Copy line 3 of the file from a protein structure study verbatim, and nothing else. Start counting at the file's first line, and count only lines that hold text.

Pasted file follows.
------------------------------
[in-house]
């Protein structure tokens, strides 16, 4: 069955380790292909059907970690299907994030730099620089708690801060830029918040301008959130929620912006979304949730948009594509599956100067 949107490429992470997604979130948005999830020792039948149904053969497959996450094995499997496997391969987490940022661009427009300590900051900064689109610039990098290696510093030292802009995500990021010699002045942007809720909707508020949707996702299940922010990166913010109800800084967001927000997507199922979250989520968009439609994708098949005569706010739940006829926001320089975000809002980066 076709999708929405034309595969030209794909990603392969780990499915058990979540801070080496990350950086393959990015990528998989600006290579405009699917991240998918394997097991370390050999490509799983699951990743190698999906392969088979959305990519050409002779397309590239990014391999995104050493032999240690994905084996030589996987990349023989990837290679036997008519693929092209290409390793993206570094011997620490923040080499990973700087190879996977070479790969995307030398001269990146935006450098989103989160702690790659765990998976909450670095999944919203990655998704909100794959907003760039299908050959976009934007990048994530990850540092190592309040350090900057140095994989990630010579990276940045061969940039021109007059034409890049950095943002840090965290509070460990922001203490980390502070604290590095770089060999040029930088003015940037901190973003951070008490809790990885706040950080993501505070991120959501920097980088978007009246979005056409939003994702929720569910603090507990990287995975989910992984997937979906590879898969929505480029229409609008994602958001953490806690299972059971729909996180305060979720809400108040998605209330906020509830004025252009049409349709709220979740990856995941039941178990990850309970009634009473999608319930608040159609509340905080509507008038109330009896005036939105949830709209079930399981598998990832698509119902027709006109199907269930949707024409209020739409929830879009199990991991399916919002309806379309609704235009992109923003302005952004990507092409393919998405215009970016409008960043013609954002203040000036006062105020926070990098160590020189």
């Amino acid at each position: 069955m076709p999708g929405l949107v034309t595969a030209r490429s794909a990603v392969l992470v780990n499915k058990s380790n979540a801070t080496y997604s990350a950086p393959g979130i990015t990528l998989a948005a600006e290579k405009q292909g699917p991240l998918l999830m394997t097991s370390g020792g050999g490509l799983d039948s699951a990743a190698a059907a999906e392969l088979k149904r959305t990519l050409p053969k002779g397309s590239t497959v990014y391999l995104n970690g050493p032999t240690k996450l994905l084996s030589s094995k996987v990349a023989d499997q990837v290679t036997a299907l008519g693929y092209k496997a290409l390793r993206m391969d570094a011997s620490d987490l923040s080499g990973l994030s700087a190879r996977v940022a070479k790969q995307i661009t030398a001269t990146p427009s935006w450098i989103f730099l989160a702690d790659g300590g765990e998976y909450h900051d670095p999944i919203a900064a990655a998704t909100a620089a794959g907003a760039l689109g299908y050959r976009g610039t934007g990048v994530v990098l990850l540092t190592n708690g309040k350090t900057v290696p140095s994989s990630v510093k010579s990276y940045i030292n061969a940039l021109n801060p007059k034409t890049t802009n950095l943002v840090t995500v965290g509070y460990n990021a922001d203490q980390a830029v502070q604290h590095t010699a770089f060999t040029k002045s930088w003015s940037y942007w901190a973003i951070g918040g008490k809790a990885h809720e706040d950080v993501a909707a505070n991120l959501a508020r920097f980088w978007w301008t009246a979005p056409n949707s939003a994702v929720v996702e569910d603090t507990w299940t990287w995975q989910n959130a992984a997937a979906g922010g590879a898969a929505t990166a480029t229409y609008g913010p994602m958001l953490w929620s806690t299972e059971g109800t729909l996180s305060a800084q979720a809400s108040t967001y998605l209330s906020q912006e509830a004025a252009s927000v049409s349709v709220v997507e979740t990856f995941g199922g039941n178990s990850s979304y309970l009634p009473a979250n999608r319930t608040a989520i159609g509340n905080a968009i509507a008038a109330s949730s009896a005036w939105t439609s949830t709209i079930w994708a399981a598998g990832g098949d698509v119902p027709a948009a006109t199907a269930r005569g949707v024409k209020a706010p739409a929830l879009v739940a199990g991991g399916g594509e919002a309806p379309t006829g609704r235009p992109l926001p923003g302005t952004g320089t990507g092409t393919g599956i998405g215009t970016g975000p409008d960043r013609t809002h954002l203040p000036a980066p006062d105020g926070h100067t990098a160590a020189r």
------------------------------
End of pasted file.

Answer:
């Amino acid at each position: 069955m076709p999708g929405l949107v034309t595969a030209r490429s794909a990603v392969l992470v780990n499915k058990s380790n979540a801070t080496y997604s990350a950086p393959g979130i990015t990528l998989a948005a600006e290579k405009q292909g699917p991240l998918l999830m394997t097991s370390g020792g050999g490509l799983d039948s699951a990743a190698a059907a999906e392969l088979k149904r959305t990519l050409p053969k002779g397309s590239t497959v990014y391999l995104n970690g050493p032999t240690k996450l994905l084996s030589s094995k996987v990349a023989d499997q990837v290679t036997a299907l008519g693929y092209k496997a290409l390793r993206m391969d570094a011997s620490d987490l923040s080499g990973l994030s700087a190879r996977v940022a070479k790969q995307i661009t030398a001269t990146p427009s935006w450098i989103f730099l989160a702690d790659g300590g765990e998976y909450h900051d670095p999944i919203a900064a990655a998704t909100a620089a794959g907003a760039l689109g299908y050959r976009g610039t934007g990048v994530v990098l990850l540092t190592n708690g309040k350090t900057v290696p140095s994989s990630v510093k010579s990276y940045i030292n061969a940039l021109n801060p007059k034409t890049t802009n950095l943002v840090t995500v965290g509070y460990n990021a922001d203490q980390a830029v502070q604290h590095t010699a770089f060999t040029k002045s930088w003015s940037y942007w901190a973003i951070g918040g008490k809790a990885h809720e706040d950080v993501a909707a505070n991120l959501a508020r920097f980088w978007w301008t009246a979005p056409n949707s939003a994702v929720v996702e569910d603090t507990w299940t990287w995975q989910n959130a992984a997937a979906g922010g590879a898969a929505t990166a480029t229409y609008g913010p994602m958001l953490w929620s806690t299972e059971g109800t729909l996180s305060a800084q979720a809400s108040t967001y998605l209330s906020q912006e509830a004025a252009s927000v049409s349709v709220v997507e979740t990856f995941g199922g039941n178990s990850s979304y309970l009634p009473a979250n999608r319930t608040a989520i159609g509340n905080a968009i509507a008038a109330s949730s009896a005036w939105t439609s949830t709209i079930w994708a399981a598998g990832g098949d698509v119902p027709a948009a006109t199907a269930r005569g949707v024409k209020a706010p739409a929830l879009v739940a199990g991991g399916g594509e919002a309806p379309t006829g609704r235009p992109l926001p923003g302005t952004g320089t990507g092409t393919g599956i998405g215009t970016g975000p409008d960043r013609t809002h954002l203040p000036a980066p006062d105020g926070h100067t990098a160590a020189r």